Predatory Open-Access Journals?

Last summer, I worked with NESCent and Google’s Summer of Code to write a small piece of software. I think it’s quite useful for the specific thing it does and some researchers in my immediate peer group who have used it agree. I wrote up a short manuscript describing the program and very quickly got it rejected from Molecular Ecology Resources and Bioinformatics. It went on the back burner for several months until I got a solicitation from a new open-access journal that was offering a discounted rate for articles received before a certain date. So I submitted to this journal, after looking up some of their papers and a few people that have published there and convincing myself it wasn’t a flat-out scam.

One day after I submitted, I got an email asking me to review my own article. I know, right? How could that ever happen with a legitimate journal? I declined, they sent it to others to review and about a month later I got three reviews back that were short (0.5 – 1 page), but addressed real questions about my manuscript and included helpful suggestions. I incorporated the changes as best I could and resubmitted. About a week after the resubmission, I saw Beall’s List of Predatory Open-Access Publishers, which includes the aforementioned  journal on the list of “questionable, scholarly open-access publishers”. The author of the list says: I recommend that scholars not do any business with these publishers, including submitting articles, serving as editors or on editorial boards, or advertising with them. Also, articles published in these publishers’ journals should be given extra scrutiny in the process of evaluation for tenure and promotion.

Then, this morning, I got final acceptance of the manuscript and I’m not sure what to do.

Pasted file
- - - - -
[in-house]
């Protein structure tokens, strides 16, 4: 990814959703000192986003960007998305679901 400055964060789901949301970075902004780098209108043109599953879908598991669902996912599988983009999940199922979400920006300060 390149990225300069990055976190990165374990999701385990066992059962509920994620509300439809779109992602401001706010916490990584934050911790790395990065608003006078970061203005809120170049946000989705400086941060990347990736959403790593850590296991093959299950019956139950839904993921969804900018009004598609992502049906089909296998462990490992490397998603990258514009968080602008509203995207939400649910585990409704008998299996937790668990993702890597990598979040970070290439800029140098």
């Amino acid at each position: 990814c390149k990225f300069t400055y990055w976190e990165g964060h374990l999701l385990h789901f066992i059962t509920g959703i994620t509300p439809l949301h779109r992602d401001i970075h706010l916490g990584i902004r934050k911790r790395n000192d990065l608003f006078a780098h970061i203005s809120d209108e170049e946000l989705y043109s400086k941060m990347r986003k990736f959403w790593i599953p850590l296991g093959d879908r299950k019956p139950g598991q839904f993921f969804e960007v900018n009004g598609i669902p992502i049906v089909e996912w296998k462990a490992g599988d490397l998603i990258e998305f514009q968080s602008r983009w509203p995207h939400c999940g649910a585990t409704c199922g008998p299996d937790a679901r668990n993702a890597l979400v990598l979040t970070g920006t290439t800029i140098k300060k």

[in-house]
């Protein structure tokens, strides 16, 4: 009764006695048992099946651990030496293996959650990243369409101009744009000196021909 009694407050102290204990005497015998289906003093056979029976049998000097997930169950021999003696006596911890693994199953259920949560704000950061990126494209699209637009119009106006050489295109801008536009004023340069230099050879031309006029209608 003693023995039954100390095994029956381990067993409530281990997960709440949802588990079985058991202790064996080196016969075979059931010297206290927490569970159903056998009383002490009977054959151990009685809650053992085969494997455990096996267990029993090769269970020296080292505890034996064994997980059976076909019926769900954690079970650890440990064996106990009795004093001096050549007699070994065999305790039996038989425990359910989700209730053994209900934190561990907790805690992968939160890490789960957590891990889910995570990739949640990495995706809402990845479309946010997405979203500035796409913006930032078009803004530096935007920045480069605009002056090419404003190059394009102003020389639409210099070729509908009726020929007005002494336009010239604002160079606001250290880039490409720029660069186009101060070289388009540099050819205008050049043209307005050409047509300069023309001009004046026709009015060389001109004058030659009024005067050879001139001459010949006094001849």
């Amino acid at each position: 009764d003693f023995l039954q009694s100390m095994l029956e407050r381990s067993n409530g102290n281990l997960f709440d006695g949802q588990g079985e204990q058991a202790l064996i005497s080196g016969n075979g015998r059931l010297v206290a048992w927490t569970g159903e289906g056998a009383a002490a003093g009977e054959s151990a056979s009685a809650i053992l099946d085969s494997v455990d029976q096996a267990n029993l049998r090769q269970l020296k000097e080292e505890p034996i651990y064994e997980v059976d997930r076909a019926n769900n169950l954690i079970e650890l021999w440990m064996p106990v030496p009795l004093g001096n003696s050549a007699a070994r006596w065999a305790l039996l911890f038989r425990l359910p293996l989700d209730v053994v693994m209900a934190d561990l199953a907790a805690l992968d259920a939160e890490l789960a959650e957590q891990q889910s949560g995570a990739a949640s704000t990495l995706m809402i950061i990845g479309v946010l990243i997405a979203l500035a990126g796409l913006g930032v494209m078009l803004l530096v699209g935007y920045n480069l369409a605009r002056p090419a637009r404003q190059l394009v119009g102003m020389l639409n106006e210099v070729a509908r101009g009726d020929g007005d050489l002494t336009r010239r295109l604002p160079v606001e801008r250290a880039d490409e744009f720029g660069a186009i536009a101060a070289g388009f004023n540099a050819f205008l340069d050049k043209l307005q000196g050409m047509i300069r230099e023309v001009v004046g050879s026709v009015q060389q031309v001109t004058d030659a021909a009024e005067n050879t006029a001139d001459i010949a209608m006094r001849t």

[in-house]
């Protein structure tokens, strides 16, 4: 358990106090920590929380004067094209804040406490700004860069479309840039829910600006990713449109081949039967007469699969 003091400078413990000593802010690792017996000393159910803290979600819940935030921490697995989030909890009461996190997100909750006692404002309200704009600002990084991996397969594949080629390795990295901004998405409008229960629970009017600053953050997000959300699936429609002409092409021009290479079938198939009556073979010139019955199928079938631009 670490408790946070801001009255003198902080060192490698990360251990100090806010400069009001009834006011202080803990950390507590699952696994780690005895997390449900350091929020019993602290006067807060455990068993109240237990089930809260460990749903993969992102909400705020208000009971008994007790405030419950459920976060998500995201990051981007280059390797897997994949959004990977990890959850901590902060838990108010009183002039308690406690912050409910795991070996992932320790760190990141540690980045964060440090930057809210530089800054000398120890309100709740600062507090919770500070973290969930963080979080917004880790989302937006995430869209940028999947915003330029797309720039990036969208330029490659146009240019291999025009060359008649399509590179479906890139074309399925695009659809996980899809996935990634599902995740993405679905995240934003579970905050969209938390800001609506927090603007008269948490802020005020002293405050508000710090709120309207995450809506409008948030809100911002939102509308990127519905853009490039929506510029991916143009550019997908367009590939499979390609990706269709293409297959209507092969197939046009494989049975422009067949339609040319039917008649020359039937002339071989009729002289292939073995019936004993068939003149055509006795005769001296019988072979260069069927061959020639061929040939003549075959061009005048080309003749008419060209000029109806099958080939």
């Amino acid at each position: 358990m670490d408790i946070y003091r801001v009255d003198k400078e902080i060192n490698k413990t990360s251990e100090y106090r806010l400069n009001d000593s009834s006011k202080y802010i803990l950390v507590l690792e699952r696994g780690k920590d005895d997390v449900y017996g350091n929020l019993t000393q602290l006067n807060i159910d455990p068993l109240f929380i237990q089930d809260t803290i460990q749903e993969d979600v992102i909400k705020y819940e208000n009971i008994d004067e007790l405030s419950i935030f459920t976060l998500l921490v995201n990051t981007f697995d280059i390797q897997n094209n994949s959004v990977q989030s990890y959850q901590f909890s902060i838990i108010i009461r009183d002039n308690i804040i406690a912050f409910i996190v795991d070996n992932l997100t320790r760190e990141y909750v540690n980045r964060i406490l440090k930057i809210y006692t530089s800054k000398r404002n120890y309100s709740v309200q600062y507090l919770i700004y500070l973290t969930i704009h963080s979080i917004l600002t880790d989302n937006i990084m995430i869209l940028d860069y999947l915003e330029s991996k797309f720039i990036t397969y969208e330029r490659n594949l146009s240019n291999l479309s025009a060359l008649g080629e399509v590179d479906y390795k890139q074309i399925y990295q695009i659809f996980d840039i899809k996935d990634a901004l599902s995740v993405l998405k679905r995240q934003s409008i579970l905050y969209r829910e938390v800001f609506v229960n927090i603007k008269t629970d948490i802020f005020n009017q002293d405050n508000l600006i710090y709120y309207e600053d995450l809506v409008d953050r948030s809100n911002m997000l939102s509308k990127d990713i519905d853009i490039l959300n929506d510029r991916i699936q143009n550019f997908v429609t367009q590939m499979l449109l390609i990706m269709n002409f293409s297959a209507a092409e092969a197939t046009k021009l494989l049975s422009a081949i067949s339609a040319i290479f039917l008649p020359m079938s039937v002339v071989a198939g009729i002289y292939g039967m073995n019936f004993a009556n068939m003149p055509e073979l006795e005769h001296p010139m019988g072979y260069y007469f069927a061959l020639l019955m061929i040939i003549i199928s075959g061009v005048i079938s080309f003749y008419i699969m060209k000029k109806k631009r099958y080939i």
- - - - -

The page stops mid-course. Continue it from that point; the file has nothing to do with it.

I’m not trying to pull one over on anyone and I don’t necessarily disagree with the above text, but I don’t think this paper will be able to go anywhere else and I’m not convinced this journal is Bad. Not a lot of places publish small pieces of discipline-specific software (if you know of any, let me know). I believe this would be a really useful tool for some biologists and in fact, there are a couple of people waiting to cite the manuscript. I don’t want to encourage predatory journals, but open-access articles that do not-super-important science might actually have a place in our field.

I would LOVE thoughts on this. I certainly don’t view this manuscript as equivalent to a Molecular Ecology or Evolution publication – but do all pubs have to be top (or middle) tier? Is there a solution here, like including impact factors on CVs? Or maybe new fangled software like Google Citations can alleviate this problem since they show the overall publishing record of an individual/article? Please weigh in!

(PS – I’m not usually a fan of baby pictures, but come on. It’s a fat, funny baby. He looks like he’s made of marshmallows.)

(PPS – There’s a follow-up post here.)

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